Wednesday, May 13, 2015
A woman in her prime, and a woman who is not
I read this book for the first time in my twenties, perhaps even while in college. But I remember it better than anything I read last year. Not so much because it's such a brilliant book (although it is) but because I had a memory then. Anything I heard or read in my first 30 years is lodged in the Velcro side of my brain, where things stick. Anything I heard or read in my last 15 years is housed in the Teflon portion of my brain, where things slide right out. The decade or so in between the Velcro Age and the Teflon Era is up for grabs.
Miss Brodie may have been in her prime, but clearly, I am not.
What did I remember from my first reading of The Prime of Miss Jean Brodie? I remembered the dramatic, charismatic Miss Brodie, and her girls, the "Brodie set," each of them famous for something: one for sex, one for her beauty, one for her temper, one for her tiny piggy eyes. I remembered the setting, Edinburgh in the early 1930s, and the two men Miss Brodie becomes involved with. But I didn't remember the book as being funny, which it is, and the amazing structure Spark builds, in which the future is revealed inside the present, and we know how things will unfold and where everyone will end up, but we don't know why.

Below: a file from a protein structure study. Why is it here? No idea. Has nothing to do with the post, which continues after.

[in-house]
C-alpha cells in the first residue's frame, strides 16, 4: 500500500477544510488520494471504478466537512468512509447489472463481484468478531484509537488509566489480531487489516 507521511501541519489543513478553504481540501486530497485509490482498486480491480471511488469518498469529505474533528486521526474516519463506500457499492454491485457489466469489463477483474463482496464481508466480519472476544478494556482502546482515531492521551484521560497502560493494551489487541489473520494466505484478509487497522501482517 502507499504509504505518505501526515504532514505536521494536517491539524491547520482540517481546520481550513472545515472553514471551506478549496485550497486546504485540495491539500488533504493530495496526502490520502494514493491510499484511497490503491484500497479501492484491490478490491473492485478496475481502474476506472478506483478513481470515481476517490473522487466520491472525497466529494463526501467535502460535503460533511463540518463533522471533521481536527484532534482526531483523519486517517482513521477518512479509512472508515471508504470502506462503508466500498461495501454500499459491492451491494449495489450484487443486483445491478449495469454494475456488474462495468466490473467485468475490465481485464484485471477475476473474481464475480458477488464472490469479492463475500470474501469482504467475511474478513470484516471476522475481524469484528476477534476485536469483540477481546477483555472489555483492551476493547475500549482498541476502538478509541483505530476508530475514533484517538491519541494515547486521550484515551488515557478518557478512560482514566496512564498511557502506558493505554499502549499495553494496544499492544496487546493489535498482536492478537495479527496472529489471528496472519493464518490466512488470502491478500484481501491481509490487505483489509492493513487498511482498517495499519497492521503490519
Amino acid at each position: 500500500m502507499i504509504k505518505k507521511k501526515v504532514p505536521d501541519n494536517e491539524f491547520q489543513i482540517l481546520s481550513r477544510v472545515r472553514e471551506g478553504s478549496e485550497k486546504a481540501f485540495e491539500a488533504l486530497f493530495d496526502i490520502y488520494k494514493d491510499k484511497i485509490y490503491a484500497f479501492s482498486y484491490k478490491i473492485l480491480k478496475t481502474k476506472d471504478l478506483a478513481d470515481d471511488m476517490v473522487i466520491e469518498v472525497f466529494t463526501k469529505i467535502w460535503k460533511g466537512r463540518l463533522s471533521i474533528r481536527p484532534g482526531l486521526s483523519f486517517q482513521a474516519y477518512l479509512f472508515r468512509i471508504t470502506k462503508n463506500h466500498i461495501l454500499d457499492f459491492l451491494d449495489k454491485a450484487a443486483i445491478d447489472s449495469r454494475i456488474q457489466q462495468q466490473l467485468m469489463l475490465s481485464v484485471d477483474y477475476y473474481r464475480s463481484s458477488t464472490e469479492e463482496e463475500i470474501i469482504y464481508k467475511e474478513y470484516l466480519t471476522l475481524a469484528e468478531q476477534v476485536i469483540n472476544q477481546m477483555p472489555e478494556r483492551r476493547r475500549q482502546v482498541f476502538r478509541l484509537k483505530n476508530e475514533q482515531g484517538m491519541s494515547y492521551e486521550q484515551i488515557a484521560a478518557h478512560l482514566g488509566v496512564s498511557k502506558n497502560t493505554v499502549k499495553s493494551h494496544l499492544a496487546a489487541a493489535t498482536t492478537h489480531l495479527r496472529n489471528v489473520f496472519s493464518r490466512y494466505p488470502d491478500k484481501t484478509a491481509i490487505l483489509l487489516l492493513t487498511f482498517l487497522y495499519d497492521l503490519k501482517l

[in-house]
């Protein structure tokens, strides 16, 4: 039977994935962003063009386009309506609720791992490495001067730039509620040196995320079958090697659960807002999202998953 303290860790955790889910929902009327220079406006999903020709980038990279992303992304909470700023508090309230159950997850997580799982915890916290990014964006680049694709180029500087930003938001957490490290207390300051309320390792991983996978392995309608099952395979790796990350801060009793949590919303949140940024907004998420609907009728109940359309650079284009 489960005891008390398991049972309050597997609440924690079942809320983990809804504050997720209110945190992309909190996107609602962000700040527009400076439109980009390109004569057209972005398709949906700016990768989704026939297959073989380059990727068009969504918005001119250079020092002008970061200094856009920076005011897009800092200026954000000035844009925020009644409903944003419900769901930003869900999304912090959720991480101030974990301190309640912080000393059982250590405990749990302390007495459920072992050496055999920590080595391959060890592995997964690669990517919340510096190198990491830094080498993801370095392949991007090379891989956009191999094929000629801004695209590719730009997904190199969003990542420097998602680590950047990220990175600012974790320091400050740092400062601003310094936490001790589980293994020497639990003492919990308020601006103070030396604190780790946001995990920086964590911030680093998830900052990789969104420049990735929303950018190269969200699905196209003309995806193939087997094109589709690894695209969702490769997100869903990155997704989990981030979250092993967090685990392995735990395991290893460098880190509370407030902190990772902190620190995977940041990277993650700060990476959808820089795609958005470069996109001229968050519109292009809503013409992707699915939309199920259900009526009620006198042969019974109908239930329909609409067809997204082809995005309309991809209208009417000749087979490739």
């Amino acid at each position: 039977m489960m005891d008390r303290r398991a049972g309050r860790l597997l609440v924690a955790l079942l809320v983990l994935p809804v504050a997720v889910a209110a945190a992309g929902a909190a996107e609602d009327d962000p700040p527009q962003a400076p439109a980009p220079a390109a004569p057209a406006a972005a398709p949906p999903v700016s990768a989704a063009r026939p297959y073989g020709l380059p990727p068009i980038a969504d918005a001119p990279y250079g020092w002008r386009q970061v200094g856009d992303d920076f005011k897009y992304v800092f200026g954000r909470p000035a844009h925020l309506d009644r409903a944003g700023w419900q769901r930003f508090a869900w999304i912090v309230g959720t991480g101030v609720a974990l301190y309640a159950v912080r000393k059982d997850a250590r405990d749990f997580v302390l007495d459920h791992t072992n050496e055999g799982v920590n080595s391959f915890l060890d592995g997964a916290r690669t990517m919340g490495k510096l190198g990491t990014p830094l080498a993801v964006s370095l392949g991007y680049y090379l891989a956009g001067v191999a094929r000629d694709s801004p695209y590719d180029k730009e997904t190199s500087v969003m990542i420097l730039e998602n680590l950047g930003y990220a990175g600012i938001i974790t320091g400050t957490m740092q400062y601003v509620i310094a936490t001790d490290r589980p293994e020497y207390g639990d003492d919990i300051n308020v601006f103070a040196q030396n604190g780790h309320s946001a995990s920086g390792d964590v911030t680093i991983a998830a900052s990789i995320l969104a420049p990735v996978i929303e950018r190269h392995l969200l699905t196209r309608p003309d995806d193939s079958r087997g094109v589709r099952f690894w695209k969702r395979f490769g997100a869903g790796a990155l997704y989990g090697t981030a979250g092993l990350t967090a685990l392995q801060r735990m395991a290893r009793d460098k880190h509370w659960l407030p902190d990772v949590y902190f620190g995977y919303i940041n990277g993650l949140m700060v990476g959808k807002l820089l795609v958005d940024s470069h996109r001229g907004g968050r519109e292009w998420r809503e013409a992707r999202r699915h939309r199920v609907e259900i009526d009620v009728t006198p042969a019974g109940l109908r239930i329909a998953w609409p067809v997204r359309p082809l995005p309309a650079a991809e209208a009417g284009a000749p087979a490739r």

Spark's precision of language is remarkable, and she manages to compress and reveal so much with so few words. She's like a surgeon, carving away all the fat and fluff, and leaving us with a powerful distillation of people, time, and place.
It's a wonderful read and also a great book to discuss. Book clubs everywhere, put this one on your list!